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Re: AO-40 Satellite RF Architecture Question



>2. Why do I see little discussion of the HELAPS (sp?) power amplifiers?
>What are these? Are they an Envelope Elimination and Restoration
>technique? How does HELAPS work?

There are several ways to make linear RF power amplifiers more
efficient.  Most have their origins in the 1930s through the 1950s.

The Doherty technique has two semi-linear RF amplifiers in parallel
with different bias points. For small signals, one amplifier is linear
while the other is biased into cutoff. Larger signals that saturate
the first amplfier are sufficient to push the second amplifier into
its linear region.

The Kahn, or Envelope Elimination and Restoration (EER) technique uses
a Class C power amplifier that handles a hard-limited (phase only) RF
signal.  The RF envelope is stripped off and amplified at baseband
using a high efficiency switching techniques (similar to those in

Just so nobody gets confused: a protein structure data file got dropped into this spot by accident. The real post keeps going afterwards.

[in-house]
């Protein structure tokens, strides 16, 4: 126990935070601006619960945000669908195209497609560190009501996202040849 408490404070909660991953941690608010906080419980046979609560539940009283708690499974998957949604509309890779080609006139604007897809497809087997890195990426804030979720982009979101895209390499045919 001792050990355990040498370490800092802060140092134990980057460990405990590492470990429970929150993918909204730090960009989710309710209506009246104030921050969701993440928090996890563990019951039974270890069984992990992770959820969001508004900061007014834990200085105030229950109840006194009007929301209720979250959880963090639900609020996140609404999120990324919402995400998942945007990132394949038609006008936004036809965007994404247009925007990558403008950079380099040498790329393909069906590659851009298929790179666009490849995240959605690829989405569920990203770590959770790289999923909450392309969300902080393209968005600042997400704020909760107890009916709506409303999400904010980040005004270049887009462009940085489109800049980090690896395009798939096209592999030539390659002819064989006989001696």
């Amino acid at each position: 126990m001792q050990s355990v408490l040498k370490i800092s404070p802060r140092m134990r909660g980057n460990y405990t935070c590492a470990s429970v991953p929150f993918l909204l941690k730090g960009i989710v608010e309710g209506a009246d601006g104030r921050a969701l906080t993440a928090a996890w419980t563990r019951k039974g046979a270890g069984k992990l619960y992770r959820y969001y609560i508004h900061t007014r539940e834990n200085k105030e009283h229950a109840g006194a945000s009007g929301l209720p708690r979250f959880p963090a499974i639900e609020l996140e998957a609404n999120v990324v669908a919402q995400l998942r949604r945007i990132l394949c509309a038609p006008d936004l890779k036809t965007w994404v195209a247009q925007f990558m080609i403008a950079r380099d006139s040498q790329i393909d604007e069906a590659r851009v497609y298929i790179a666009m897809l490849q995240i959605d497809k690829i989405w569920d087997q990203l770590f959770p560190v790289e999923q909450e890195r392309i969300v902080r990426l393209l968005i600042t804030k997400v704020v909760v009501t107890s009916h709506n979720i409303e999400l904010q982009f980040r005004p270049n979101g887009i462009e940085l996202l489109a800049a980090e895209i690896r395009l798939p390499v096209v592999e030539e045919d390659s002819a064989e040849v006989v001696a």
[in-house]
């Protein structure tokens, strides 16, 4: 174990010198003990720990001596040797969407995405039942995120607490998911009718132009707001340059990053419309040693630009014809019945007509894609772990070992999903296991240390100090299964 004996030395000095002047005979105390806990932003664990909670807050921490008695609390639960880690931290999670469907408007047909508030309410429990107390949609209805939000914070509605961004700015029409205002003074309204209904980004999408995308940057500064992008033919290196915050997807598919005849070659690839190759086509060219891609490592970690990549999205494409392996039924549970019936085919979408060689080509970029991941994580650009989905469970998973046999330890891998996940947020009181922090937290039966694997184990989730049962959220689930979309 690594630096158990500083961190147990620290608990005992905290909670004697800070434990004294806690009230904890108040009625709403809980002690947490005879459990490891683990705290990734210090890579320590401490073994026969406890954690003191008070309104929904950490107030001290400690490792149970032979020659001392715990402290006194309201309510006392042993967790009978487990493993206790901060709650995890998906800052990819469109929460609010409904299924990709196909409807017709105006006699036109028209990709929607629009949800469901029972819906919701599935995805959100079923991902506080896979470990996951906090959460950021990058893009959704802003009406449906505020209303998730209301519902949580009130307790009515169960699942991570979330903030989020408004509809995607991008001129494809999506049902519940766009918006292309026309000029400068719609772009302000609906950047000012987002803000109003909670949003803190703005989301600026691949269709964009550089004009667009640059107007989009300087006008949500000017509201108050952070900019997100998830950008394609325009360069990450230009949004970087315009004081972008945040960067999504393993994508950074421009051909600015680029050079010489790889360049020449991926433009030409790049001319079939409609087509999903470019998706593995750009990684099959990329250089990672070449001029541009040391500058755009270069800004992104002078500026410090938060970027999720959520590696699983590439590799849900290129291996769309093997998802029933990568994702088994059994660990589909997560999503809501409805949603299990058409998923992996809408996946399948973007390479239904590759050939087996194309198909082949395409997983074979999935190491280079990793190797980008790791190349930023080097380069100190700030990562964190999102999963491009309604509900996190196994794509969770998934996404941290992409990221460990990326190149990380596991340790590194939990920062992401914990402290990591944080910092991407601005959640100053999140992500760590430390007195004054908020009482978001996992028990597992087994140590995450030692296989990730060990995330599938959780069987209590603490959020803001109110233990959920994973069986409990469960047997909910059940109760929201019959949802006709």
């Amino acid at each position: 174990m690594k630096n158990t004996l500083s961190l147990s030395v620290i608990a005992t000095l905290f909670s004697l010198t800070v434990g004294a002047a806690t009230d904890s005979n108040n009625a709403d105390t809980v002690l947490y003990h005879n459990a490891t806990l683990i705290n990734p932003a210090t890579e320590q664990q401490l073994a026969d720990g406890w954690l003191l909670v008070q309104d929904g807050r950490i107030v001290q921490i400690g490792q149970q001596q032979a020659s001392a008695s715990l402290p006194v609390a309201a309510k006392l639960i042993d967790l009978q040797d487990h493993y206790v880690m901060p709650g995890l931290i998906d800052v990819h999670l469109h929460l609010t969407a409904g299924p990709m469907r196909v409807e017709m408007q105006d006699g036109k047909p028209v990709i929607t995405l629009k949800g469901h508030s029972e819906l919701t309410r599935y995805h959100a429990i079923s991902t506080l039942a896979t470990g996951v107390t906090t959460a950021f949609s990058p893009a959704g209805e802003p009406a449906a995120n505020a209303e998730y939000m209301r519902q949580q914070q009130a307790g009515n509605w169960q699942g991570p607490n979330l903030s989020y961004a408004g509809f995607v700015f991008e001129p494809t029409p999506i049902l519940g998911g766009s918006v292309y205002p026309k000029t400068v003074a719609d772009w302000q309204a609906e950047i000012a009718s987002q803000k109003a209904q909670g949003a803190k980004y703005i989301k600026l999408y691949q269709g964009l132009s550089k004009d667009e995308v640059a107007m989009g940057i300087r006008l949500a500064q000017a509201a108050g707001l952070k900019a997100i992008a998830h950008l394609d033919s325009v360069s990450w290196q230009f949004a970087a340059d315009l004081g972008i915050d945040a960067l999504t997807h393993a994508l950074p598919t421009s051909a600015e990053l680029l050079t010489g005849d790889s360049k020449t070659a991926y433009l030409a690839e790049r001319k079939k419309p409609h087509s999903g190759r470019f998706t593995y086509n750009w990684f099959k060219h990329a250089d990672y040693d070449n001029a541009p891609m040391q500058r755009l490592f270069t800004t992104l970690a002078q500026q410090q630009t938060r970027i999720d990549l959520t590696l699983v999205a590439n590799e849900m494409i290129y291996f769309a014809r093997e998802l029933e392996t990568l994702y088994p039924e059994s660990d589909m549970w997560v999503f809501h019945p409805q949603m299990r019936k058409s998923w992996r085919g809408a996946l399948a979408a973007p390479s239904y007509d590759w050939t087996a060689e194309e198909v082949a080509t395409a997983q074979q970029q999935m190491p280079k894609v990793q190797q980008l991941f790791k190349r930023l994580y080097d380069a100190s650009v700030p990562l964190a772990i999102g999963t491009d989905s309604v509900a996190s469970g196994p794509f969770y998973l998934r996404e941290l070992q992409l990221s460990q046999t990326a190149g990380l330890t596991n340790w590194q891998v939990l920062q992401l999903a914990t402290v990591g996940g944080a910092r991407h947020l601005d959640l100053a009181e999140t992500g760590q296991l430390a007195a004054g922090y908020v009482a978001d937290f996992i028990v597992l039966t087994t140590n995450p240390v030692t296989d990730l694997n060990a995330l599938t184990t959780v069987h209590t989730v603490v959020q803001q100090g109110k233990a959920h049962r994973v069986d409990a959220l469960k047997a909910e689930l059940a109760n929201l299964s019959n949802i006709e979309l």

switching power supplies). The envelope is placed back on the signal
by collector (or drain) modulating the class C RF power amplifier.

The Chireix or Outphasing technique uses two class C RF power
amplifiers in parallel, fed by a phasing network that uses the
envelope of the drive signal to control the relative phase of the RF
signal fed to each amplifier. At low signal amplitudes, the power
amplifiers are fed limited versions of the input signal that are
nearly 180 deg out of phase, so they nearly cancel at the amplifier
outputs. At high signal amplitudes, the amplifiers are fed nearly in
phase.

Many combinations of these techniques have been used over the years,
first in AM broadcast transmitters and later in many AMSAT satellite
transponders. They have not been used much in commercial satellite
systems, especially since the switch to digital. These techniques are
inherently complex and require great attention to detail. Even so,
it's difficult to achieve wide bandwidths and/or very low
intermodulation ratios.

The trend in digital modulation and coding for satellites has been to
spend bandwidth to save power, so those bandwidth restrictions are a
problem.  And over the past 25 years or so, much work has gone into
digital modulation and multiple access schemes that avoid the need for
linear satellite transponders; offset-keyed QPSK and TDMA is one
popular combination. Even multiple CDMA signals, which being
noise-like do benefit from linear amplification, can tolerate quite a
bit of intermodulation distortion because of their inherent ability to
tolerate interference.

Phil
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